- The Washington Times - Monday, December 2, 2002

JERUSALEM Palestinians in a car near Gaza City yesterday narrowly escaped an Israeli helicopter missile attack on their vehicle, which was blasted into a heap of smoldering metal seconds after they jumped out, witnesses said.
The attack was an apparent attempt to kill Palestinian militants belonging to the Islamic Jihad group, Israeli media reported. The Israeli army would not comment.
During two years of Palestinian-Israeli violence, Israel has killed dozens of people suspected of being militants in what it calls "targeted attacks," claiming that it is preventing terror strikes. Palestinians charge that the practice amounts to assassination of their leaders, and human rights groups call it summary execution without judicial process.
The two passengers in the Mercedes sedan saw the Israeli helicopters overhead and managed to flee the vehicle before it was hit, witnesses said.
The air strike came after two Palestinians were killed Saturday night as Israeli tanks and troops entered the northern Gaza town of Beit Lahiya and demolished three homes. One of the Palestinians, a 70-year-old man unable to leave a home before Israeli bulldozers began toppling it, was buried under the rubble, witnesses said.
An army spokesman, Capt. Jacob Dallal, said soldiers routinely call on residents to evacuate buildings and troops search the premises before structures are destroyed.
The forces demolished three homes belonging to militants of the Islamic Jihad group who were responsible for attacks that killed 24 Israelis, the army said.
One Palestinian bystander who was watching from his balcony was fatally shot during an intense exchange of gunfire, Palestinian witnesses said. The army said soldiers shot at and hit armed Palestinians.
Security alerts disrupted life in Israel yesterday. Citing warnings of terror attacks, police canceled a soccer game in Jerusalem, then relented and allowed it to be played. Also yesterday, police stopped buses from traveling for several hours on a main road in Israel's north where suicide bombers have blown up several buses in the past. The ban was canceled after the security alert was lifted, Israeli radio reported.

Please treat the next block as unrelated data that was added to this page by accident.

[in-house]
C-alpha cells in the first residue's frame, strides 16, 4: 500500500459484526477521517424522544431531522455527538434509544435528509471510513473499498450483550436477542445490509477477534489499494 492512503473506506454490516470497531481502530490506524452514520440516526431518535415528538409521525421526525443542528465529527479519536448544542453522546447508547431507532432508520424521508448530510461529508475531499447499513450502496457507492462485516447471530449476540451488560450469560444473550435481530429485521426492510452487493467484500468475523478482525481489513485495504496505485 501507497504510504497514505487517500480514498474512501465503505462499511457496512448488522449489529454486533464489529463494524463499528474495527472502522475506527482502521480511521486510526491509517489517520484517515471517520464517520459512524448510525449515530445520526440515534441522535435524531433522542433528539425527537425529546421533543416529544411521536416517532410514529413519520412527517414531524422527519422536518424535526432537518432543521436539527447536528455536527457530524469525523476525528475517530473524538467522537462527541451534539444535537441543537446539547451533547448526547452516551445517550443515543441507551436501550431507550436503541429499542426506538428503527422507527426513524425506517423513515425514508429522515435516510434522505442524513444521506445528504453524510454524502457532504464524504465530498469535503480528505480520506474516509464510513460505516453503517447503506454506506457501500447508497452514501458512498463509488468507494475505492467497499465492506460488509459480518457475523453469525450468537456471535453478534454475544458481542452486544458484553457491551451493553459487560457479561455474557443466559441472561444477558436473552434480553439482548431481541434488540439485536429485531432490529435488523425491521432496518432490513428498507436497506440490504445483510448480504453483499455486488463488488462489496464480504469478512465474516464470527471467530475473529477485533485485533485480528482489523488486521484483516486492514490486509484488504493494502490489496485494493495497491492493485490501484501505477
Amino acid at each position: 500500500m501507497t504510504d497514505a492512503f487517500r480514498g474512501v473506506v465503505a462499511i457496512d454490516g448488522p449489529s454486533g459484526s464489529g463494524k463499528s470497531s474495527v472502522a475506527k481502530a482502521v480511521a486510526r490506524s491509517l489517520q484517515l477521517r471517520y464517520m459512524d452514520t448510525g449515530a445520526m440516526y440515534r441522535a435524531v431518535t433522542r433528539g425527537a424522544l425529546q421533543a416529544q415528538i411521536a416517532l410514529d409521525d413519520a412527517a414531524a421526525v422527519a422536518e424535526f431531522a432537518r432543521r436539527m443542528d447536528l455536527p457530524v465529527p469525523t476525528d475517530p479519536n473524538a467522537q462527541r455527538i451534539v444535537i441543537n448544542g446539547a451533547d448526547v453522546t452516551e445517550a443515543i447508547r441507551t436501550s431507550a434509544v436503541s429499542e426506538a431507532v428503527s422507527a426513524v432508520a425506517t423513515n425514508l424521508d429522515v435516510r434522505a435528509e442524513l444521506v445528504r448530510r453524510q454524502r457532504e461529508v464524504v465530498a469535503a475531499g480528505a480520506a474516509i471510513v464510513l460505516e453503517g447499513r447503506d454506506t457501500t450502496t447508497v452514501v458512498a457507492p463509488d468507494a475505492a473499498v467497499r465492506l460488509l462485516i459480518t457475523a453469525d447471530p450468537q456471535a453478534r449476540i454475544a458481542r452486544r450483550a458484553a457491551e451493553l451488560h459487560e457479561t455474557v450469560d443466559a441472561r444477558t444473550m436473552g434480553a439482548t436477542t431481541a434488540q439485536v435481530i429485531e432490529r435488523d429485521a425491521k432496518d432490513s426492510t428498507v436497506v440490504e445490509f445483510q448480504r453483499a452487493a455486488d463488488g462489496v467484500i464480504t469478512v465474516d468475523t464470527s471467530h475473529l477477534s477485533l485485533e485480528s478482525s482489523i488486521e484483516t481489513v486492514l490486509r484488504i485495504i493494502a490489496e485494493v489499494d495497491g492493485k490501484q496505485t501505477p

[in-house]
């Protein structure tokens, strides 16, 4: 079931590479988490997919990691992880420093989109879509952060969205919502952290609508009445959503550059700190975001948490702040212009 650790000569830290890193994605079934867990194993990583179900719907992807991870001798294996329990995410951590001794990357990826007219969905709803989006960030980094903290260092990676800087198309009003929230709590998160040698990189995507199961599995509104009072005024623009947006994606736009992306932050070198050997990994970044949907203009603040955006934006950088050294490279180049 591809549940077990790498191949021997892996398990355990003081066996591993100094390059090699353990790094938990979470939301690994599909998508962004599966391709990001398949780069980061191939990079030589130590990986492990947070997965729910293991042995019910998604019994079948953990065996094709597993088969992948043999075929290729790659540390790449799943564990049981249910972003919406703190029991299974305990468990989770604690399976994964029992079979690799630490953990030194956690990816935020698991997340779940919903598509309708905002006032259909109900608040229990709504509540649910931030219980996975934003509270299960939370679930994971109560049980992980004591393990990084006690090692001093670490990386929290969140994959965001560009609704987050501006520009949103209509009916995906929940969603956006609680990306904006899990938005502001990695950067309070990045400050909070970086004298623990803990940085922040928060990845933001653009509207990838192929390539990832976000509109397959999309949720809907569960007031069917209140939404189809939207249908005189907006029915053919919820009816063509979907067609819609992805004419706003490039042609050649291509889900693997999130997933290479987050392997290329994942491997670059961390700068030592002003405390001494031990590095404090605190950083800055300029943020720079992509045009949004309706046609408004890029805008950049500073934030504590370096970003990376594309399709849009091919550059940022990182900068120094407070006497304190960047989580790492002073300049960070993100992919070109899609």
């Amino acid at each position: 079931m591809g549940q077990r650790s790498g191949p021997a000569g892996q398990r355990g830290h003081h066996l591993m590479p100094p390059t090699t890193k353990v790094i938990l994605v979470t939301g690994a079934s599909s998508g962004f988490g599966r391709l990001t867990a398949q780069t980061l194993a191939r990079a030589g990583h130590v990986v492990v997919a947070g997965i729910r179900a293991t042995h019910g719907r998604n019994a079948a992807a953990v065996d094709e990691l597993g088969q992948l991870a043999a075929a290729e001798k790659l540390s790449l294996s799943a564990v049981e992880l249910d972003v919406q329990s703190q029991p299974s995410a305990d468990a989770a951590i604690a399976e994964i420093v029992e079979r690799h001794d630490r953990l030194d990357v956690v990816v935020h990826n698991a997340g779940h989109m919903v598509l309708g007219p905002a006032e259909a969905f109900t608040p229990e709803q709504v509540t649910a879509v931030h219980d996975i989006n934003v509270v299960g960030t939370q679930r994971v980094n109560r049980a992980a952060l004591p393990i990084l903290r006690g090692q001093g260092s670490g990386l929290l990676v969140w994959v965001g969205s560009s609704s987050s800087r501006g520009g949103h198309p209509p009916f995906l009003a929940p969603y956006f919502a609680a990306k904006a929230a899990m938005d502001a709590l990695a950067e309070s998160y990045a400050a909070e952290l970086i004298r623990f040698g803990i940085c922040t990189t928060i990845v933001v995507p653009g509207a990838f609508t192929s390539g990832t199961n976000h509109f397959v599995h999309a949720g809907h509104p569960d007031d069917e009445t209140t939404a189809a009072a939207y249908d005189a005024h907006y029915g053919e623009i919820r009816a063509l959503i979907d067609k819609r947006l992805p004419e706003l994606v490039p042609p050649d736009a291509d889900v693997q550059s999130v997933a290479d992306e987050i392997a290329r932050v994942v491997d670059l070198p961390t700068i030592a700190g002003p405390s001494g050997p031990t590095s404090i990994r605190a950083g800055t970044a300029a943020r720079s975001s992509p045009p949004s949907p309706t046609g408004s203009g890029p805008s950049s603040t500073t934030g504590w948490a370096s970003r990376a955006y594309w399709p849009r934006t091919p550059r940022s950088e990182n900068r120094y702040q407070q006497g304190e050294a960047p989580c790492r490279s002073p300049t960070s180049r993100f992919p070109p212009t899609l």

Also yesterday, Egyptian Foreign Minister Ahmed Maher told a visiting Israeli official that there is a good chance that Egypt will succeed in forging a cease-fire declaration by the mainstream Fatah movement and the Islamic Hamas group.
Mr. Maher told Yossi Katz, a representative of Amram Mitzna, the moderate candidate for prime minister in Israel's Jan. 28 elections, that the chances for a cease-fire declaration by Fatah and Hamas were 75 percent, a Katz aide said. The two groups have held several meetings in Cairo, but no agreement has been reached.
Hamas has been responsible for dozens of suicide bombings in Israel, and a militia linked with Fatah also has claimed responsibility for many attacks.
The meeting yesterday was the first meeting between a Mitzna aide and Egyptian official since Mr. Mitzna was chosen as the new head of the Labor Party on Nov. 19.
Mr. Katz also met with Osama Baz, a senior aide to Egyptian President Hosni Mubarak. The meetings brought charges of Egyptian interference in the Israeli election campaign from Prime Minister Ariel Sharon's Likud party, but Mr. Katz and the Egyptians rejected them. Mr. Maher said Egypt wants to maintain a good dialogue and help peacemaking efforts, according to Mr. Katz's aide.

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